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Mohd Rafi tu bahut yaad aaya…

This article is written by Mr. Achal Rangaswamy

Mohd Rafi

Mohd Rafi

It was a sticky morning in Delhi. 1st August 1980. 6 AM. I was packing my bag to load it on my Enfield Bullet. Time to get back to my HQ – Jaipur. I had just recovered from a bout of typhoid, that had left me with only enough energy to record over 250 songs on various audio cassettes (that’s what we used those days).Most reluctantly, as all of us do after a long stay at home, I picked up my bag. My father tuned into All India Radio to listen to the Morning English News.

The first few news items were mundane. The fourth news item stunned all of us. The first to react was my father, probably because he sat closest to the dining table where the compact radio was kept. “Noted playback singer Mohd Rafi passed away last night….”, said the pained voice of the news reader. Television existed those days, but the transmission ended early into the night, well before the great man breathed his last.

I couldn’t wait to hear more. I went down the stairs, tied the bag to the luggage carrier on my bike. Within a few minutes I was on my way. I didn’t even want my parents, who would always come down the stairs to see me off as I kicked my bike on the 260km journey back, to see my face which had already dissolved into tears.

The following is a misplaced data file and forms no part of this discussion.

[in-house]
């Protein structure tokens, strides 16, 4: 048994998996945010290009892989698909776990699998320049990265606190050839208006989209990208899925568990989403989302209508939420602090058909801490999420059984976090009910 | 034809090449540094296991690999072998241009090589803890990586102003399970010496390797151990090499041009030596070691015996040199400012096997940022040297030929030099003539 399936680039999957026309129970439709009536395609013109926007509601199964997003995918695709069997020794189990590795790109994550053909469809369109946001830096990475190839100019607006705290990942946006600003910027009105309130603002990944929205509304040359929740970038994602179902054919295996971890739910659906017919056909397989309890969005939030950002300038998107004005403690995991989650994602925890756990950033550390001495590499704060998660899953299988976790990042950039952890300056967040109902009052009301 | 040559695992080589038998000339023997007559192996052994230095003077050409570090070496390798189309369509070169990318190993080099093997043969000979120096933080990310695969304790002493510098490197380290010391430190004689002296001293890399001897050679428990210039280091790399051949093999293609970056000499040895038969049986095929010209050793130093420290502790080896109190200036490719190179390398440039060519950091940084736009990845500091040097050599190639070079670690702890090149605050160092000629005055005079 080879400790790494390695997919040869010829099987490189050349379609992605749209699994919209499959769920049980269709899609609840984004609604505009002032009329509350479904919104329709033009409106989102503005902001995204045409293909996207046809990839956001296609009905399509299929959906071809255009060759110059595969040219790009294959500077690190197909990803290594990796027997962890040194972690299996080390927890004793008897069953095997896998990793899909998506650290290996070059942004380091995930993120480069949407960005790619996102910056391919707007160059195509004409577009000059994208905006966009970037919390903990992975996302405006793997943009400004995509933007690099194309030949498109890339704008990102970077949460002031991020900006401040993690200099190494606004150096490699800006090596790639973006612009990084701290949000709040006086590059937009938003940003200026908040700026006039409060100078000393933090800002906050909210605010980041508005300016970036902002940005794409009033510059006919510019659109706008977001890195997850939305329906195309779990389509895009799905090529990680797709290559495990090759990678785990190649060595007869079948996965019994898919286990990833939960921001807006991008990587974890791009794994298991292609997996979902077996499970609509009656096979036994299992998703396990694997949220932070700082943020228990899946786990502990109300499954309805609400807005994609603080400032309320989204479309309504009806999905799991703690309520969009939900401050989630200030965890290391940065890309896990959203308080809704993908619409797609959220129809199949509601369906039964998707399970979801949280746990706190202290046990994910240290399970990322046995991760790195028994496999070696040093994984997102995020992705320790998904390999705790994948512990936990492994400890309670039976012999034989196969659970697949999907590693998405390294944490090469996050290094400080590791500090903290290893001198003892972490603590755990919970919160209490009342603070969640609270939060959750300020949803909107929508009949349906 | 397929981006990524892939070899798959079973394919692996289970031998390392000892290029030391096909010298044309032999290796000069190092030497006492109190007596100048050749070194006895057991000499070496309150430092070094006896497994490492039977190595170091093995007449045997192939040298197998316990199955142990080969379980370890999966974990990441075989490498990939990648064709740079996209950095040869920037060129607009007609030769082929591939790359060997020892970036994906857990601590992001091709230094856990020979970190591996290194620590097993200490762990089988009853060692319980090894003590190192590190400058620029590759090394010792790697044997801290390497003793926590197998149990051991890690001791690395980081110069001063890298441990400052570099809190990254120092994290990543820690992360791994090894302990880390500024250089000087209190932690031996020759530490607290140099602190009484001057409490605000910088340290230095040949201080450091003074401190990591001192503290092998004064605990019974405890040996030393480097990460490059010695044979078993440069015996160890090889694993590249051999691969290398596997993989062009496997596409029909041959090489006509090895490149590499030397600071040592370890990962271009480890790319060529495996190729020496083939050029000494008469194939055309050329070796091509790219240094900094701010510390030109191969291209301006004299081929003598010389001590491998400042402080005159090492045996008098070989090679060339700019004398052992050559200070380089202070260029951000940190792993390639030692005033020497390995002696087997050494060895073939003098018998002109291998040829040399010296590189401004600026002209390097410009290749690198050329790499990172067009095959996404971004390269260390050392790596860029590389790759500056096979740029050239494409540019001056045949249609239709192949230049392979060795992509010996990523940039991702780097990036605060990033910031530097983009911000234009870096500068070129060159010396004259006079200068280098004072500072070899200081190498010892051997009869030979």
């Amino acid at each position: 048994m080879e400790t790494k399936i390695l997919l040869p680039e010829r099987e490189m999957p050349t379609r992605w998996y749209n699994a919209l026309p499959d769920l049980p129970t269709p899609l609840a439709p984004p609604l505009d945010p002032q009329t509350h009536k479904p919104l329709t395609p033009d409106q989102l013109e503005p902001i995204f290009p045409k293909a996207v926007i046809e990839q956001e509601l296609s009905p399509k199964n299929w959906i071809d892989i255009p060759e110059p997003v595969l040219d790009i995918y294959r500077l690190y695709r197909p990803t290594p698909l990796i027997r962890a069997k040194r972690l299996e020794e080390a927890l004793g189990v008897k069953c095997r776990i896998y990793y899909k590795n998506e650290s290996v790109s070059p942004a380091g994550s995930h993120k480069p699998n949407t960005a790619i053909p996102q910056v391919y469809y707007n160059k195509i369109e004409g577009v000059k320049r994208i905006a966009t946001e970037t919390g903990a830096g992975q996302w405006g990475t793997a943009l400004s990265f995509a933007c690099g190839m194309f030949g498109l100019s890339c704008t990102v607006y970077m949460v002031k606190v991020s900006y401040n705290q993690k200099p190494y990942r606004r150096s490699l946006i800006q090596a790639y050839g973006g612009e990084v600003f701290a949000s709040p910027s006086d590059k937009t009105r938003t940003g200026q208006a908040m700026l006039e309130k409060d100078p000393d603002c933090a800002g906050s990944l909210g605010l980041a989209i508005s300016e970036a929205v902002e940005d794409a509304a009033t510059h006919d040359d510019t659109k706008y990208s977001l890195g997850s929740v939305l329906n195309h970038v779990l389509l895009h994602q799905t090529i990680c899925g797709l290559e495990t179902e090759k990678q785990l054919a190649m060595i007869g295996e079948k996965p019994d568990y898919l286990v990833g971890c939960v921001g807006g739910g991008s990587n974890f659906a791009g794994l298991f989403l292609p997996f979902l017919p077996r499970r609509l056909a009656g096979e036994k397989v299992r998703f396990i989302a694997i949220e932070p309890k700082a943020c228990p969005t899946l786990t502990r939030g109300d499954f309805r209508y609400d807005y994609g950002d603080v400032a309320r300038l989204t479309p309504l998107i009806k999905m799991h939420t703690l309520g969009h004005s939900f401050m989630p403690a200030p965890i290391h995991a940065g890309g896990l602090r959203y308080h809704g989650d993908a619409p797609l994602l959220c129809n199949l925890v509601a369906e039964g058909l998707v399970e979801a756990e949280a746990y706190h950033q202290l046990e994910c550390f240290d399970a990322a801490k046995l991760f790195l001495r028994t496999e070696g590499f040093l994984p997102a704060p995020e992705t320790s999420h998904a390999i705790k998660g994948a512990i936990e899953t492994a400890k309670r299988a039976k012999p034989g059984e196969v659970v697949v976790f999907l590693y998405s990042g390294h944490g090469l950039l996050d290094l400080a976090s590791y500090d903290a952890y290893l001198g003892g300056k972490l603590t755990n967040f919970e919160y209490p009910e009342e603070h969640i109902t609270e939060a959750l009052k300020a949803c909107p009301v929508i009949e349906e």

Never before had a bike journey looked or felt so forlorn. Never before had I wept almost all the way back. Of course one never looks forward to going back to your station after leaving your parents’ home. But this was the worst day I could think of. At least four times on the journey of over four hours did my helmet’s visor cloud. I had to stop the bike, clear the cloud on the visor and start again.

No, the cloud on my visor was not from the dust. It was not the rain either. It had rained a day earlier in Delhi. And I had learnt by then through the radio news from the roadside dhaabhas on NH 8 that it had poured in Mumbai, then called Bombay. The gods must have cried too, I was sure. Who wouldn’t have cried?

The most unfortunate day of all..

The most unfortunate day of all..

“jaane waley kabhi nahi aatey, jaane walon ki yaad aati hai”, Rafi had soulfully started this title song from Dil Ek Mandir. How true,I thought to myself. Who would now sing “Meri Awaaz Suno, Pyar ka Raaz suno” the way he did? No wonder we would always think that he was so right when he said “thaa juda sabse mere ishq ka andaaz, suno”.